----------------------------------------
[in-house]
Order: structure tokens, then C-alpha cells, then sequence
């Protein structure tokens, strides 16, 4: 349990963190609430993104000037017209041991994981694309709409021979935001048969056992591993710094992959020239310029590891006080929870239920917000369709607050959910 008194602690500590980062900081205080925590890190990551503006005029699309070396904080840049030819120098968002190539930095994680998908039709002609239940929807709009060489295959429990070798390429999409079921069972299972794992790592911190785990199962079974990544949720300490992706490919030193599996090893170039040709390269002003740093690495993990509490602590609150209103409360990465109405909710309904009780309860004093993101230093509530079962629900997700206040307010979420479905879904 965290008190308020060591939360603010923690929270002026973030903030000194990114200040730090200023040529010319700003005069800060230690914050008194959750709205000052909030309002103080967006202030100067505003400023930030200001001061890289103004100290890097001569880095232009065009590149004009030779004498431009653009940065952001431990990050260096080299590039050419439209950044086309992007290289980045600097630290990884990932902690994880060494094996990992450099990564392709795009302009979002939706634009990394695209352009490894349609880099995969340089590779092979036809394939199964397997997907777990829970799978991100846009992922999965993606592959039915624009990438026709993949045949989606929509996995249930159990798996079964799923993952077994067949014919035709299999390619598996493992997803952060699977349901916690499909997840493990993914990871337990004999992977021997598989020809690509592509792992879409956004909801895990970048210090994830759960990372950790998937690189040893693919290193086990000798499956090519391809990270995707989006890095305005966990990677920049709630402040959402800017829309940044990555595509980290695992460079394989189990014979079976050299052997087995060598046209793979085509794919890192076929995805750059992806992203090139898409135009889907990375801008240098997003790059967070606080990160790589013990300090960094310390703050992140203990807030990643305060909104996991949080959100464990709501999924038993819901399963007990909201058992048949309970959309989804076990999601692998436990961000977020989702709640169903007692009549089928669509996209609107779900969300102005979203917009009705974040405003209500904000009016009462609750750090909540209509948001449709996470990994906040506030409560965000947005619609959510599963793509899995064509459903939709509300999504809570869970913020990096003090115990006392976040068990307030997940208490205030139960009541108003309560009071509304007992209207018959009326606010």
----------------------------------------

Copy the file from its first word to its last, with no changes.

[in-house]
Order: structure tokens, then C-alpha cells, then sequence
């Protein structure tokens, strides 16, 4: 349990963190609430993104000037017209041991994981694309709409021979935001048969056992591993710094992959020239310029590891006080929870239920917000369709607050959910 008194602690500590980062900081205080925590890190990551503006005029699309070396904080840049030819120098968002190539930095994680998908039709002609239940929807709009060489295959429990070798390429999409079921069972299972794992790592911190785990199962079974990544949720300490992706490919030193599996090893170039040709390269002003740093690495993990509490602590609150209103409360990465109405909710309904009780309860004093993101230093509530079962629900997700206040307010979420479905879904 965290008190308020060591939360603010923690929270002026973030903030000194990114200040730090200023040529010319700003005069800060230690914050008194959750709205000052909030309002103080967006202030100067505003400023930030200001001061890289103004100290890097001569880095232009065009590149004009030779004498431009653009940065952001431990990050260096080299590039050419439209950044086309992007290289980045600097630290990884990932902690994880060494094996990992450099990564392709795009302009979002939706634009990394695209352009490894349609880099995969340089590779092979036809394939199964397997997907777990829970799978991100846009992922999965993606592959039915624009990438026709993949045949989606929509996995249930159990798996079964799923993952077994067949014919035709299999390619598996493992997803952060699977349901916690499909997840493990993914990871337990004999992977021997598989020809690509592509792992879409956004909801895990970048210090994830759960990372950790998937690189040893693919290193086990000798499956090519391809990270995707989006890095305005966990990677920049709630402040959402800017829309940044990555595509980290695992460079394989189990014979079976050299052997087995060598046209793979085509794919890192076929995805750059992806992203090139898409135009889907990375801008240098997003790059967070606080990160790589013990300090960094310390703050992140203990807030990643305060909104996991949080959100464990709501999924038993819901399963007990909201058992048949309970959309989804076990999601692998436990961000977020989702709640169903007692009549089928669509996209609107779900969300102005979203917009009705974040405003209500904000009016009462609750750090909540209509948001449709996470990994906040506030409560965000947005619609959510599963793509899995064509459903939709509300999504809570869970913020990096003090115990006392976040068990307030997940208490205030139960009541108003309560009071509304007992209207018959009326606010």